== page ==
• Saarsalmi, Natural Resources Institute Finland, P.O. Box 18, FI-01301 Vantaa, Finland E-mail:
article id 916, category Research article
M. Carmen San José, Lourdes Romero, Laura V. Janeiro. (2012). Effect of indole-3-butyric acid on root formation in Alnus glutinosa microcuttings. Silva Fennica vol. 46 no. 5 article id 916.
Keywords: alder; mature trees; histology; rooting
Abstract | View details | Full text in PDF | Author Info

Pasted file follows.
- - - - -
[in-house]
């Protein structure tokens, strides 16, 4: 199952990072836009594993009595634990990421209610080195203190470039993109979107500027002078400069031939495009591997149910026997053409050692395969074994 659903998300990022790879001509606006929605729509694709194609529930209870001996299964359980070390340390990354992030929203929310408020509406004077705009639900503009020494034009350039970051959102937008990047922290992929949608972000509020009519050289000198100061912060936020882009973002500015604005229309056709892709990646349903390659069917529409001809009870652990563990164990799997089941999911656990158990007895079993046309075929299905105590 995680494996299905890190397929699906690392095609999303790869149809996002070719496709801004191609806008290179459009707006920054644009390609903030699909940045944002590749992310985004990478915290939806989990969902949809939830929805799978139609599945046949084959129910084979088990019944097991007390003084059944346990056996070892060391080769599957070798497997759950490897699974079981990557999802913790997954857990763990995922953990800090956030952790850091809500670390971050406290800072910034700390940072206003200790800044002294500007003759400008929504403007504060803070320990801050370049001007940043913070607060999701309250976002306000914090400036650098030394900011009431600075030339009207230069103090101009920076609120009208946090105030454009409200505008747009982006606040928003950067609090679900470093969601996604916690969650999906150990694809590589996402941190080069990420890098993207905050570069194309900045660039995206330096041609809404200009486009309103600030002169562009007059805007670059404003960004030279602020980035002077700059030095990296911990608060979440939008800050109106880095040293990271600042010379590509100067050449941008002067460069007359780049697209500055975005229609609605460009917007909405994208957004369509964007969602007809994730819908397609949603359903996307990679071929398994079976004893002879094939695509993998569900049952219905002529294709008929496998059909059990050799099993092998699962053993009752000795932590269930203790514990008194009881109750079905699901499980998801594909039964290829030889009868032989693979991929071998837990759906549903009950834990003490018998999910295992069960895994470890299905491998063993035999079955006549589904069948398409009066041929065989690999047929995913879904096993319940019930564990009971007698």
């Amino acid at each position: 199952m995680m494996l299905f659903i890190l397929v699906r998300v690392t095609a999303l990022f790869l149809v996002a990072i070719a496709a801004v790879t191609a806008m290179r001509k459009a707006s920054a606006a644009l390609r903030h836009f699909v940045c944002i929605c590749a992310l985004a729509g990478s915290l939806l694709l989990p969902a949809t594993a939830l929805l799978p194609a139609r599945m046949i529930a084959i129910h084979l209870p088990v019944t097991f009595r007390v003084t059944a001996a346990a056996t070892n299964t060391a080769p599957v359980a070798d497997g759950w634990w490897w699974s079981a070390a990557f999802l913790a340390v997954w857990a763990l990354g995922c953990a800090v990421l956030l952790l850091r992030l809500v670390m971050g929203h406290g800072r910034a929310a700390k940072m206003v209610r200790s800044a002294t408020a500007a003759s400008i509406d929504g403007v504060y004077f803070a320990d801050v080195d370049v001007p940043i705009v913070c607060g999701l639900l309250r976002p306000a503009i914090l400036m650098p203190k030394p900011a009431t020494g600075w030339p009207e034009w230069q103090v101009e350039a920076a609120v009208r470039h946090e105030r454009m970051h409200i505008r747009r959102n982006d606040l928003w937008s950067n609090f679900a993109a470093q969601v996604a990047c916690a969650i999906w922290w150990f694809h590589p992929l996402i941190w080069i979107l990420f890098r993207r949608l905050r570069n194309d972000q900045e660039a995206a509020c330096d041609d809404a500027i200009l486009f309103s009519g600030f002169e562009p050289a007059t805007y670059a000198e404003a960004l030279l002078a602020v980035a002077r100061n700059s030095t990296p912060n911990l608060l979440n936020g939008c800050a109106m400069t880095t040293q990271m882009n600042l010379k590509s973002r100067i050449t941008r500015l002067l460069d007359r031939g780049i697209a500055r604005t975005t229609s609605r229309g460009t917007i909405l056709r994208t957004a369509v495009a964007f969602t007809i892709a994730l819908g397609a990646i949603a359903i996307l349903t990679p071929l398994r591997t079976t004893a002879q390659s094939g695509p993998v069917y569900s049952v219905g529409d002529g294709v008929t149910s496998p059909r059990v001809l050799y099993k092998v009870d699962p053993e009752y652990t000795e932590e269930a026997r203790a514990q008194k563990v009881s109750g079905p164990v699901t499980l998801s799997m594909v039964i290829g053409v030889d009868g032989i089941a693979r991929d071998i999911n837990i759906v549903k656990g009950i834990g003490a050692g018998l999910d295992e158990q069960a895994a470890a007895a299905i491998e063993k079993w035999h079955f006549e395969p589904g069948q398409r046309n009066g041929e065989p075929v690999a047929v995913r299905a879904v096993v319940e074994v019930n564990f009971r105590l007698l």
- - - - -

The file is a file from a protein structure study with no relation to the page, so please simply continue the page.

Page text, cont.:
A study of the in vitro rooting process in mature alder (Alnus glutinosa (L.) Gaertn.) shoots is described. Microcuttings from shoots cultured in vitro were transferred to a half-strength Woody Plant Medium containing 0 or 0.1 mg l–1 indole-3-butyric acid (IBA) for 0 to 7 days. The presence of IBA in the medium increased the rooting percentage, number of roots, percentage of lateral roots, and length of the shoots. Histological studies were carried out with shoots treated with 0 or 0.1 mg l–1 IBA for 7 days. According to these criteria, treatment with IBA for 2–3 days proved to be the most successful. In both treatments, substancial reactivation of cell division was observed at the base of the shoots after 1 day. Some cambial zone and adjacent phloem cells became dense cytoplasm, having nuclei with prominent nucleoli. The first cell divisions were also observed at this time. In the treatment with IBA (0.1 mg l–1 for 7 days), meristemoids became individualized, consisting of densely staining cells, by day 3. Identifiable conical shaped root primordia with several cell layers were visible after 4–5 days. Roots with an organized tissue system emerged from the stem after 6 days in the IBA-treated shoots. Meristemoid formation was delayed until the fourth day and root emergence until the eight day in the control treatment (no IBA).